Montessori Moments

July 26, 2009

How Do You Say “Respect” in Mandarin?

The assistant teacher who started working in the classroom four weeks ago is a native Mandarin Chinese speaker, and talks with the children only in that language.  In the short time he’s been there, he has been able to bond with the summer school children because I was on vacation.  Most of the children think he doesn’t speak or understand English, and the few (older) children who doubt his monolingualism think that he only understands a few words.

When I returned to the classroom, I was pleasantly surprised to find a group of preschoolers who not only understood Mandarin, but who would spontaneously burst into song in perfectly-articulated “putong hua”.  One of their favorite games was to point to something and ask me “Zhe shi shenme?” (What is that?), to which I consistently answered “Wo bu zhi dao” (I don’t know).  After giggling at my obvious ineptitude, they would respond in Mandarin with the name of the item they were pointing to.  Ah, the joys of the absorbent mind…

Realizing the importance of what was happening in the classroom, I made it a goal to learn a few phrases in Mandarin so that I, too, could communicate with my assistant in his native tongue.  My objective was to show the children that we must respect people from all cultures and not think that because our language is spoken around the world we are exempt from widening our horizons.  Nothing irks me more than Americans who travel abroad and make no effort to communicate in the language of the land they’re visiting.  I’d be darned if my students would grow up to behave in such a disrespectful manner.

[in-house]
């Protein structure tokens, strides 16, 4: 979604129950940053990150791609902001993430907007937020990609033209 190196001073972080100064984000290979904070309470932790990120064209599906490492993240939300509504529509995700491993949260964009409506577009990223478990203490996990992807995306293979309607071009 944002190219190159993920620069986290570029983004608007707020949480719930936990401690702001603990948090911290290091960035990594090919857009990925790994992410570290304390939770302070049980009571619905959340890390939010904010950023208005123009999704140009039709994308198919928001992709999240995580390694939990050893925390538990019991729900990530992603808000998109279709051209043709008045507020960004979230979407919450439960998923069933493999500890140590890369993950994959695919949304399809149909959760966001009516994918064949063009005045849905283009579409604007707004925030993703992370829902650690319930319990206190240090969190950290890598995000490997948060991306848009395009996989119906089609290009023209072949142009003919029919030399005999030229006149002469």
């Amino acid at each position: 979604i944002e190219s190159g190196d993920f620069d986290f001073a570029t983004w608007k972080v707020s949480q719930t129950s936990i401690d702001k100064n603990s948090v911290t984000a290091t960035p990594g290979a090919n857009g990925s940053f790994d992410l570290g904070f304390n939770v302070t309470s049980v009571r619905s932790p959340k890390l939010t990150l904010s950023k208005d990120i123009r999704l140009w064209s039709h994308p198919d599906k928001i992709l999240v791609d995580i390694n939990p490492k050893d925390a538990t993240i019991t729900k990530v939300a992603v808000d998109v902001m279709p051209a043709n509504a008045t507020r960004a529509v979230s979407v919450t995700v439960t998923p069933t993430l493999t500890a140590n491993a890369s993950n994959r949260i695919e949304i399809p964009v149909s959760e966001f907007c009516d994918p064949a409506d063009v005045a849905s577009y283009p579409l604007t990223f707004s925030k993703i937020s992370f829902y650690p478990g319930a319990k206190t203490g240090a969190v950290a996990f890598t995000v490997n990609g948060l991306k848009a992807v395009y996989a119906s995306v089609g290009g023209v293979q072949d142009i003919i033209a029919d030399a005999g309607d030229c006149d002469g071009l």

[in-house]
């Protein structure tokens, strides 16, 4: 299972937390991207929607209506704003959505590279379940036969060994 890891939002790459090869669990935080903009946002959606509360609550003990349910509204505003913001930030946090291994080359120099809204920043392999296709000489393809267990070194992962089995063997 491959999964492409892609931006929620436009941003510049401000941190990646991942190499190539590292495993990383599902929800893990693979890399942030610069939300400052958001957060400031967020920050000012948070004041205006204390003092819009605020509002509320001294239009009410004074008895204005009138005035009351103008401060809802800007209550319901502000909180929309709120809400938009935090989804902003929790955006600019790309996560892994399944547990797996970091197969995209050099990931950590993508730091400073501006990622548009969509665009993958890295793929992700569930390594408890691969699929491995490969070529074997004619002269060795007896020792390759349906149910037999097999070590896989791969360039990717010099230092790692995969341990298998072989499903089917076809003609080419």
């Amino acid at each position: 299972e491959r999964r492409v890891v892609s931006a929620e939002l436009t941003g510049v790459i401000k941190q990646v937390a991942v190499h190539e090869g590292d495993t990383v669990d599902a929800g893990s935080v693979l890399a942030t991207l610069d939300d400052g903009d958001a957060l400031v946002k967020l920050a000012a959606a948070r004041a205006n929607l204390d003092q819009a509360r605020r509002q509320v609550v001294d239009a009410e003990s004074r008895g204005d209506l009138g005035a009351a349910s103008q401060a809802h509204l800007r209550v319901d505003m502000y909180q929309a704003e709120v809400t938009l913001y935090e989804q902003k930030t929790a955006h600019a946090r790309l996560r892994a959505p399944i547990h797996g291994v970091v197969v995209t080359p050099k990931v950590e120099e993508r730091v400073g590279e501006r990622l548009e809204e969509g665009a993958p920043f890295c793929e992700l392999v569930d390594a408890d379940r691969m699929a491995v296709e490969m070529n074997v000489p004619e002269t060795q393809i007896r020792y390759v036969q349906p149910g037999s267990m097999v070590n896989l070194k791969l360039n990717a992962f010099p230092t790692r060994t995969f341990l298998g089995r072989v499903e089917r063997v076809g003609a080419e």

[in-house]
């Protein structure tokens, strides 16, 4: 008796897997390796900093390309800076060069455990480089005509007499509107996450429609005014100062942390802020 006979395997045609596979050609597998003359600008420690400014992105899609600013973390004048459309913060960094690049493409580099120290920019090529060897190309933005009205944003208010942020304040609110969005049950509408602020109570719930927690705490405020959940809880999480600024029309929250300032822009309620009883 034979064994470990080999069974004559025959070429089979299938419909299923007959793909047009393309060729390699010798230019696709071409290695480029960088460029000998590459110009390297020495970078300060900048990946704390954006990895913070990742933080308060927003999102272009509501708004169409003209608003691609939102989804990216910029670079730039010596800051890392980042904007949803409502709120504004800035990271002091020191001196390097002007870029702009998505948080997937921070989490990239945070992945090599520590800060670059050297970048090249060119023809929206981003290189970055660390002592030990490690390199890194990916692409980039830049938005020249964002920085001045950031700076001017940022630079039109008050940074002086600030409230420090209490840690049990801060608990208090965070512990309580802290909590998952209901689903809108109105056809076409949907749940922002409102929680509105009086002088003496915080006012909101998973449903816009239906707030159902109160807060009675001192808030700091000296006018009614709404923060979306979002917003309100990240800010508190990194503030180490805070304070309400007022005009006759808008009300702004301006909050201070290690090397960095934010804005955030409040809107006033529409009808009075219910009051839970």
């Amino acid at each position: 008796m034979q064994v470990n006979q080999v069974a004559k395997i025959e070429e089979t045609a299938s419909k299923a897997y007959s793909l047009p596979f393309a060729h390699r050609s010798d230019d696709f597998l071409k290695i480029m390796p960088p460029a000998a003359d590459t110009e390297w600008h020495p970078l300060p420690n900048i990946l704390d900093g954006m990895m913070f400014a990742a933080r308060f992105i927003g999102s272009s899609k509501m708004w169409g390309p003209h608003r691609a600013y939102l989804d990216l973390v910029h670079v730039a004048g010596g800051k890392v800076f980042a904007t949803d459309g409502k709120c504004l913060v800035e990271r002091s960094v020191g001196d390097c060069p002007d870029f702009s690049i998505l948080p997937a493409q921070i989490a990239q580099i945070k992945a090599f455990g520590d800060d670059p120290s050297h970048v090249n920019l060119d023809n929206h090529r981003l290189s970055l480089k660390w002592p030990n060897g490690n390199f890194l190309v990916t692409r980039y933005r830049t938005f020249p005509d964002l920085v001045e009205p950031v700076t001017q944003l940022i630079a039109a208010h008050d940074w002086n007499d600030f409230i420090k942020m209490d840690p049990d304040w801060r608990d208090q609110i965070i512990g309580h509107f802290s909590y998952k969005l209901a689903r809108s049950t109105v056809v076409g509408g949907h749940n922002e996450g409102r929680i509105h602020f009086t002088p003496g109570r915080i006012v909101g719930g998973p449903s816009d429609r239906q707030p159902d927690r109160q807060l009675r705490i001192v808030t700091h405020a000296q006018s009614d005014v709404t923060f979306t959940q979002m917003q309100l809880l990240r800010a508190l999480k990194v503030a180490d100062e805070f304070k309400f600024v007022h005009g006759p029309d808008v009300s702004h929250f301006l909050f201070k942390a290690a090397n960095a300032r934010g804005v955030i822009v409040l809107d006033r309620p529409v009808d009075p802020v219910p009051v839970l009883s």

One day, as the children and I sat around the elipse in preparation for lunchtime, I composed a sentence in shaky and ill-pronounced Mandarin to inform the assistant of a change in our routine.  Realizing my struggle, one of the children asked me why I didn’t speak to the assistant in English.  I replied that he did not speak that language, and I was about to say that in any case, it was important to make an effort to speak to foreigners in their language if possible.  However, I was interrupted by a precocious five-year old  American boy who stated that “you should always try to speak to people in their language, it’s the respectful thing to do.”

The assistant teacher and I looked at each other, our eyes wide and our hearts swelling with pride.  The assistant looked at this child and softly thanked him in Chinese.

The boy nodded curtly with the dignity of someone ten times his age and gave the appropriate reply in perfect, three-week old Mandarin: “Bu ke qi, Mr. Chang”.

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